- The Washington Times - Sunday, June 17, 2012

As U.S. Justice Department attorneys probe recent high-level national security leaks from the White House, a top adviser to President Obama on Sunday refused to say whether the commander in chief will answer investigators’ questions.

“An investigation has been announced. Let’s let that proceed,” said White House Senior Adviser David Plouffe during an appearance on “Fox News Sunday,” adding that he would not comment specifically on the president’s involvement.

Mr. Plouffe did say that “everyone in the administration” will cooperate with the investigative team, comprised of two career attorneys at the Justice Department. It’s their job to find out who leaked a variety of national security secrets to a New York Times reporter, disclosures which led to a series of recent stories.

The leaks included highly classified information on a top-secret “kill list,” assembled by the president’s national security team, of targets for drone strikes.

The material also described in detail a U.S. cyberattack on Iranian infrastructure, as well as confirmation that American intelligence agencies had a mole inside al Qaeda in the Arabian Peninsula.

Some congressional Republicans, along with political pundits, have theorized that the White House authorized the leaks to aid Mr. Obama’s re-election effort by getting his national security record back in the news.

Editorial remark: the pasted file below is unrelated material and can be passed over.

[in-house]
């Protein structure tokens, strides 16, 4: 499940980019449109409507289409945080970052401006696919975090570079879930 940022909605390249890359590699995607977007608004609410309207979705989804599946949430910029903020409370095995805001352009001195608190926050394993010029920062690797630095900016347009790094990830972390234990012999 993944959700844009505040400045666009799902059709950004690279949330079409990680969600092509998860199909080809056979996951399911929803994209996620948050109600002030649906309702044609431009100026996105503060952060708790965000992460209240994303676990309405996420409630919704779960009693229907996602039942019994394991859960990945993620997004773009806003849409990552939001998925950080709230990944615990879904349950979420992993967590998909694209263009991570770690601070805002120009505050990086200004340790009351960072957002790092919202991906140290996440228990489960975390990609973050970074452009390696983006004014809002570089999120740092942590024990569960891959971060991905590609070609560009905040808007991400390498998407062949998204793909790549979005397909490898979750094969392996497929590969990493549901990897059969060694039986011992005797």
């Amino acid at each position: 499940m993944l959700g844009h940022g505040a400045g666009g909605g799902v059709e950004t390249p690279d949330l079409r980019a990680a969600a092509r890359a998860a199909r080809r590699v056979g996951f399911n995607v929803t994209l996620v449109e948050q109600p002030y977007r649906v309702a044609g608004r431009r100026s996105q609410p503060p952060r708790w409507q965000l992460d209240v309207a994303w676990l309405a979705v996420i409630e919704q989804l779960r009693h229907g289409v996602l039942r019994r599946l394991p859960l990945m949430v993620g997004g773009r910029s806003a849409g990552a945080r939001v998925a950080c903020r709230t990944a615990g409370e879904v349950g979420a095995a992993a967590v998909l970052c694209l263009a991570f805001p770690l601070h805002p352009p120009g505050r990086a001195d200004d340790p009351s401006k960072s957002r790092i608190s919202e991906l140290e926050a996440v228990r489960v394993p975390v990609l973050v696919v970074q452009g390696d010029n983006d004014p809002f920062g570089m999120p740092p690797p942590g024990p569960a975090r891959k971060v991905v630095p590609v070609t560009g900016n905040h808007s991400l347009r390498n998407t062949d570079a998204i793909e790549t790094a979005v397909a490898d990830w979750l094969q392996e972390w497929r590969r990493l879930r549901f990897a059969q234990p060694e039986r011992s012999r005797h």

Whether that’s true remains unclear, but either way, the leaks could carry significant risk.

“In my opinion, an enormous amount of damage has been done to our national security,” said Sen. Joe Lieberman, Connecticut independent, also speaking on Fox News.

The disclosure of cyberwarfare against Iran, Mr. Lieberman said, is especially troubling and could directly lead to a retaliatory strike.

“There’s a danger that it may legitimize an Iranian or terrorist counter cyberattack on us because we did it,” he said.

Many on Capitol Hill, including Mr. Lieberman, believe the administration should appoint independent prosecutors to look into the matter, rather than rely on investigators who report directly to Attorney General Eric H. Holder Jr.

The White House has thus far flatly rejected those calls.

“The attorney general appointed two U.S. attorneys, and we think that’s a smart move,” said Mr. Plouffe on NBC’s “Meet the Press.” He also made the talk show rounds Sunday on ABC’s “This Week” and CNN’s “State of the Union.”

Despite being pressed on the question, Mr. Plouffe wouldn’t say whether the president would agree to one-on-one interviews with the two investigators, as former President George W. Bush did during the probe into the public disclosure of former CIA operative Valerie Plame’s identity.

During that scandal almost decade ago, Mr. Bush also instructed his entire staff to come forward with any information they had about the source of the leak, which turned out to be State Department official Richard Armitage.

Mr. Lieberman and others are now urging the administration to follow the Bush administration’s playbook.

“I think the administration ought to do everything it can to eliminate any appearance that people in the administration leaked this highly classified information for political or other personal purposes,” Mr. Lieberman said. “If I were advising [the president], I’d say he should sit down and talk to the investigators.”

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